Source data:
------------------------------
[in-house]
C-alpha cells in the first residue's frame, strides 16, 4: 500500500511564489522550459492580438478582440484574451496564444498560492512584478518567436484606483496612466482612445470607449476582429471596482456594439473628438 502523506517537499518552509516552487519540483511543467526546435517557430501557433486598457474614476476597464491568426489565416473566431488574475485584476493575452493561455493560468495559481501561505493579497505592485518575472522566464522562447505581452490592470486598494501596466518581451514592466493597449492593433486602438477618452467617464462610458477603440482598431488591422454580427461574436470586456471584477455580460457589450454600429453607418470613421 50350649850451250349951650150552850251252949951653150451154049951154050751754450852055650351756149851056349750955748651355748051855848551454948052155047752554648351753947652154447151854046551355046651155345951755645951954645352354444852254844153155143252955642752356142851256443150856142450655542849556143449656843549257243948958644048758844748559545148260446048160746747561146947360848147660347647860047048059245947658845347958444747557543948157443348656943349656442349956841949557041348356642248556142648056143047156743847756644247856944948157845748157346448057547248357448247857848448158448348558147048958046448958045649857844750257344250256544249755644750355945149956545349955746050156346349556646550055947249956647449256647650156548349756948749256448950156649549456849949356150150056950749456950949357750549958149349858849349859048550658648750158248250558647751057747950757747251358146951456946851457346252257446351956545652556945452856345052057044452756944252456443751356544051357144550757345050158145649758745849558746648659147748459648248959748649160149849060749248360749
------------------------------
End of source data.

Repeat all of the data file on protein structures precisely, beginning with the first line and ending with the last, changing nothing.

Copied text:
[in-house]
C-alpha cells in the first residue's frame, strides 16, 4: 500500500511564489522550459492580438478582440484574451496564444498560492512584478518567436484606483496612466482612445470607449476582429471596482456594439473628438 502523506517537499518552509516552487519540483511543467526546435517557430501557433486598457474614476476597464491568426489565416473566431488574475485584476493575452493561455493560468495559481501561505493579497505592485518575472522566464522562447505581452490592470486598494501596466518581451514592466493597449492593433486602438477618452467617464462610458477603440482598431488591422454580427461574436470586456471584477455580460457589450454600429453607418470613421 50350649850451250349951650150552850251252949951653150451154049951154050751754450852055650351756149851056349750955748651355748051855848551454948052155047752554648351753947652154447151854046551355046651155345951755645951954645352354444852254844153155143252955642752356142851256443150856142450655542849556143449656843549257243948958644048758844748559545148260446048160746747561146947360848147660347647860047048059245947658845347958444747557543948157443348656943349656442349956841949557041348356642248556142648056143047156743847756644247856944948157845748157346448057547248357448247857848448158448348558147048958046448958045649857844750257344250256544249755644750355945149956545349955746050156346349556646550055947249956647449256647650156548349756948749256448950156649549456849949356150150056950749456950949357750549958149349858849349859048550658648750158248250558647751057747950757747251358146951456946851457346252257446351956545652556945452856345052057044452756944252456443751356544051357144550757345050158145649758745849558746648659147748459648248959748649160149849060749248360749